Hezbollah Captured American Spies by Tracking Cellphone Data With Commercially Available Software

The latest story seeping out of the Middle East claims Hezbollah has recently tracked down, arrested and outed a significant, but undislosed, number of American spies working for the CIA. And their techniques for discovering the cloak and daggar operatives? Disconcertingly simple.

Citing anonymous sources, the AP says that the terrorist organization, whom the State Department calls "the most technically capable terrorist organization in the world," has a dedicated spy combat unit. This time around, they merely looked for unusual cellphone activity using non-proprietary software.

Using the latest commercial software, Nasrallah's spy-hunters unit began methodically searching for spies in Hezbollah's midst. To find them, U.S. officials said, Hezbollah examined cellphone data looking for anomalies. The analysis identified cellphones that, for instance, were used rarely or always from specific locations and only for a short period of time. Then it came down to old-fashioned, shoe-leather detective work: Who in that area had information that might be worth selling to the enemy?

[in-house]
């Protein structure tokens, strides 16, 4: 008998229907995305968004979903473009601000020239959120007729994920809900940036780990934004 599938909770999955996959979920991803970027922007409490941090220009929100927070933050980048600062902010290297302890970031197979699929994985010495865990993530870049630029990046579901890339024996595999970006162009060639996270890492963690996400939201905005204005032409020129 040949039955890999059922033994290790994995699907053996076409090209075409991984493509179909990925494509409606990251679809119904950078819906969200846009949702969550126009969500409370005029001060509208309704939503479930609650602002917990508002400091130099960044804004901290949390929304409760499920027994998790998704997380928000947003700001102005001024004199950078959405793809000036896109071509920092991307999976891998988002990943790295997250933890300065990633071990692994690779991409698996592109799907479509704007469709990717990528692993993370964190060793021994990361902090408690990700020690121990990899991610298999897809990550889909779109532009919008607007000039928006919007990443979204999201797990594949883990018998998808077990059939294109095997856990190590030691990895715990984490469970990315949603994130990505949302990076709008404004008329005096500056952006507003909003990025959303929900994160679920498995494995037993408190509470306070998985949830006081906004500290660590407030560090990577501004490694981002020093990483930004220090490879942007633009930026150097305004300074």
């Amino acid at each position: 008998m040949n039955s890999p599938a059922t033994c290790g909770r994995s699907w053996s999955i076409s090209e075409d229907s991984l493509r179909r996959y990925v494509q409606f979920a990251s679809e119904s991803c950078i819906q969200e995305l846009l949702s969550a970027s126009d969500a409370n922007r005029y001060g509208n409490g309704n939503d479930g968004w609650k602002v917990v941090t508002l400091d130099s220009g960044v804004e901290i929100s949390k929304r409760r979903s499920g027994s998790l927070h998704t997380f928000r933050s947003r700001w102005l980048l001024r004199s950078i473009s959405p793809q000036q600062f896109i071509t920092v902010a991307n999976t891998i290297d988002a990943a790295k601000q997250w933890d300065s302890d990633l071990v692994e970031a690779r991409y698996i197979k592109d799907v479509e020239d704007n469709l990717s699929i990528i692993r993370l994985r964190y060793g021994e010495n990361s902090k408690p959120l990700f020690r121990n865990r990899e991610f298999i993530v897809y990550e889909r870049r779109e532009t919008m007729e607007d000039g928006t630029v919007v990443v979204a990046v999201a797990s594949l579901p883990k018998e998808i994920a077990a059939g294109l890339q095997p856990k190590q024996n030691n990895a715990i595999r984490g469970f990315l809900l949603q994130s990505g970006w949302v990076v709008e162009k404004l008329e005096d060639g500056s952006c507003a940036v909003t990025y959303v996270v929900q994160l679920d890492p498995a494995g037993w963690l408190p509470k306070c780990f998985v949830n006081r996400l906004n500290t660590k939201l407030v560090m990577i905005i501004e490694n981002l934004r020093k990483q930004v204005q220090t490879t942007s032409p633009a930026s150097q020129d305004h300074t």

The effort took years but eventually Hezbollah, and later the Lebanese government, began making arrests. By one estimate, 100 Israeli assets were apprehended as the news made headlines across the region in 2009. Some of those suspected Israeli spies worked for telecommunications companies and served in the military.

And what's disturbing is that prior to this debacle, there were memos circulating through the CIA pointing out that spies in Lebanon were particularly vulnerable. It's just the latest feather in the CIA's incompetency cap.

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